Two local Maryland elected officials were scheduled to speak today at churches in Montgomery and Prince George's counties for Obama. Of Obama's three scheduled appearances in Maryland tomorrow, one is to be at a Latino restaurant in Montgomery with Hispanic officials and activists "for him to discuss his real-life experience with the community," said Maryland Attorney General Douglas F. Gansler (D), a co-chairman of the state Obama campaign.
"We want to highlight his appeal in the Latino community, because we think there's a lot of room to grow there," Gansler said.
Eduardo Lopez, producer of "Linea Directa," a weekly Spanish-language public affairs TV show that has been on the air for 18 years, agreed.
"This presidential election is very important to the Latino community in the Washington metropolitan area because it's part of the maturation process we've seen in our community in the last 10 years," he said. "We now have elected Latino officials in important posts. And these elections will definitely change the course we've seen in the last few years of an increasingly negative tone not only against immigrants but Latinos in particular."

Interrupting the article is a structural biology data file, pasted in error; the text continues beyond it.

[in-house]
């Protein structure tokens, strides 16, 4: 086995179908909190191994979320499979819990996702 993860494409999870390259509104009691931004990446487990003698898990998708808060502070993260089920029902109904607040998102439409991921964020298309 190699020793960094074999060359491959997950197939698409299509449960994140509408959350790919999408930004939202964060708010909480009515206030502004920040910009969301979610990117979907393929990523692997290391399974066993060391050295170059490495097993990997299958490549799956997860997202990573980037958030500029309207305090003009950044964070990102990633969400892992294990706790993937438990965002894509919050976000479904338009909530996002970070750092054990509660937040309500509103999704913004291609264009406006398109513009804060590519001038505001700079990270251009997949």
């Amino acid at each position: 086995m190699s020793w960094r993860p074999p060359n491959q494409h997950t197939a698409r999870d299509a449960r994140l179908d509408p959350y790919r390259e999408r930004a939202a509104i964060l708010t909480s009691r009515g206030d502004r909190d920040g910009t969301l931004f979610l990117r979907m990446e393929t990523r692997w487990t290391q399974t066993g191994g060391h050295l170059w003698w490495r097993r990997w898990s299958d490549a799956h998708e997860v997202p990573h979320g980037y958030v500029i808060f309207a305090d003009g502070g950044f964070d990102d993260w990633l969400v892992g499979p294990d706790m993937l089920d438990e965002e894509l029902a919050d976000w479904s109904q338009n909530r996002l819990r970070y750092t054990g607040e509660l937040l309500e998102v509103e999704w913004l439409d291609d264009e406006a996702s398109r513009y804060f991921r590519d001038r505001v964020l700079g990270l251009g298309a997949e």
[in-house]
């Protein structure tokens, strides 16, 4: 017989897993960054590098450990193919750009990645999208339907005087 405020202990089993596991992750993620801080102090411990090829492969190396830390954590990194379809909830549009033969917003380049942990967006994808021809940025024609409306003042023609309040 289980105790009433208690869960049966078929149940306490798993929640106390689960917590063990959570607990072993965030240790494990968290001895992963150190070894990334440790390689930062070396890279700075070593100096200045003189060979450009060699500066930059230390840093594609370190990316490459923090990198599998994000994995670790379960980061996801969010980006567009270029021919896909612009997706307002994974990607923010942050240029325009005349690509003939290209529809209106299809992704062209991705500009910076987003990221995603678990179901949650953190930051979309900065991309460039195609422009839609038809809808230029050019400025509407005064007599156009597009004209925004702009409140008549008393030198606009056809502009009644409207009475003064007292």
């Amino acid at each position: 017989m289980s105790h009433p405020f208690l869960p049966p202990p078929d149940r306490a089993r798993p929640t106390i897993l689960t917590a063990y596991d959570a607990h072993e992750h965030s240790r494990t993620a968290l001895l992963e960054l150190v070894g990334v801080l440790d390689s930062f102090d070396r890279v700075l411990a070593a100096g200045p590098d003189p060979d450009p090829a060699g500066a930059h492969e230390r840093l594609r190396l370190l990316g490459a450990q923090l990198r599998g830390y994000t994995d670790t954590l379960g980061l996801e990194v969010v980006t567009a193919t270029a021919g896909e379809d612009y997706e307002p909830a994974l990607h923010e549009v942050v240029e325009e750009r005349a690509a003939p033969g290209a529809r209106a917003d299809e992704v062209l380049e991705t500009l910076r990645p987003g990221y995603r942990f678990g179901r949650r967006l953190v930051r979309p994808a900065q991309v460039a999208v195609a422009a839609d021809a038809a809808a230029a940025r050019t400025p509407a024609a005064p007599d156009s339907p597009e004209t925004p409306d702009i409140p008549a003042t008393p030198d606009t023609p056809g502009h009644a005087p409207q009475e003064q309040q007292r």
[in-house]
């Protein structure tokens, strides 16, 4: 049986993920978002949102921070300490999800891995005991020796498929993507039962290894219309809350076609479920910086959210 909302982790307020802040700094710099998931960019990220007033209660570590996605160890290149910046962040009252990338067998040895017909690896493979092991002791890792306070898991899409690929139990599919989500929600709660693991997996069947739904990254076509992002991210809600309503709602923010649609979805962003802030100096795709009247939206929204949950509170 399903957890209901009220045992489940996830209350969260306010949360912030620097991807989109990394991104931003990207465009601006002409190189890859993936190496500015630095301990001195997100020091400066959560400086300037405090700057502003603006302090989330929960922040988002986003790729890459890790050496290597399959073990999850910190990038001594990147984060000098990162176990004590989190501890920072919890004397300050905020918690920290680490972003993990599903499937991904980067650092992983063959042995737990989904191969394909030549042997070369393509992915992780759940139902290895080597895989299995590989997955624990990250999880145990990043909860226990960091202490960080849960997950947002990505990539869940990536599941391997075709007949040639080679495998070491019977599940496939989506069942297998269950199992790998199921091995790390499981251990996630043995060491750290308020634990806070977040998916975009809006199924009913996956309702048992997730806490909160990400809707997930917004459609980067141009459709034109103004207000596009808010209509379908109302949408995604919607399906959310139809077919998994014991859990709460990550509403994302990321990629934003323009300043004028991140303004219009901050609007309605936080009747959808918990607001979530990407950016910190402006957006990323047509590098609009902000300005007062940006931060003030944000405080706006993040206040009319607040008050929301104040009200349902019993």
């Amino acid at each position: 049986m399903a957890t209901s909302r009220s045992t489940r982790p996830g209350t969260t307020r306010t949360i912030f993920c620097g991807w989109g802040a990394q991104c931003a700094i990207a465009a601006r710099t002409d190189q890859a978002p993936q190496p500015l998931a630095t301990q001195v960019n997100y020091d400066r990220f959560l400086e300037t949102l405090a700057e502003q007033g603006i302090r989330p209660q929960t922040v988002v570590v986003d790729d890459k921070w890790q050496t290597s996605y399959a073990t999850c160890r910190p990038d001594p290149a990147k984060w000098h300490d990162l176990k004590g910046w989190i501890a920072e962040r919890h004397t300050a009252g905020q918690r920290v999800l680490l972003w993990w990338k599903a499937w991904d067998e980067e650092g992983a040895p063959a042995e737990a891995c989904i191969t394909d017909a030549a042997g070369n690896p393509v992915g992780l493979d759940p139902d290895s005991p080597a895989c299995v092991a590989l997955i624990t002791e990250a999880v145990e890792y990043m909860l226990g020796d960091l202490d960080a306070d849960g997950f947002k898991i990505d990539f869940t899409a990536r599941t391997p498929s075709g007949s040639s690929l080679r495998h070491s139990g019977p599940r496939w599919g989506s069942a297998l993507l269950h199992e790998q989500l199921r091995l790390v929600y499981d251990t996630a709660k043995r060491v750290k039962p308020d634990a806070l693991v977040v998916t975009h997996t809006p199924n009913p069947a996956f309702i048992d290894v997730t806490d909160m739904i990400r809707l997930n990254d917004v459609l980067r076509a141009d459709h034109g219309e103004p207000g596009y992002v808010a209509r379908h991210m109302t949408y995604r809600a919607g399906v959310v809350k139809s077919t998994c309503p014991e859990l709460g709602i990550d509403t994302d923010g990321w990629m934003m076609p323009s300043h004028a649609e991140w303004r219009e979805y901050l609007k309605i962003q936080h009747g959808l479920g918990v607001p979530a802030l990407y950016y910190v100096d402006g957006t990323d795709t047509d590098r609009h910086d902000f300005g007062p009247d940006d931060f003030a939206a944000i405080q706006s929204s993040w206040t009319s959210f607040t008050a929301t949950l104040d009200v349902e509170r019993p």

Although Clinton won two-thirds of the Hispanic vote in California and 73 percent of Latinos in New York on Super Tuesday, there were signs that Obama has made inroads, with near-even showings among Hispanics in Connecticut, Arizona and Illinois.
"What's new is that we're looking at sharper variations in Latino support than we were earlier in the process," said Luis Clemmens, editor of CandidatoUSA. "It's an uphill climb, but in some places he has . . . managed to narrow the gap."
There was evidence of that divide last week when Del. Ana Sol Gutierrez (D-Montgomery), Maryland's first Latino elected official and a Clinton supporter, was preparing an endorsement letter, adding the names of other Hispanic officials, only to run into a mini-rebellion.
"Ana Sol Gutierrez is sort of the grand dame of Latino elected officials here," said Montgomery Board of Education President Nancy Navarro, the only other signer. "The younger generation is not as predictable."
Indeed, Dels. Joseline A. Pe¿a-Melnyk and Victor R. Ramirez of Prince George's and Edmonston Mayor Adam Ortiz went public as founding members of "Maryland Latinos for Obama."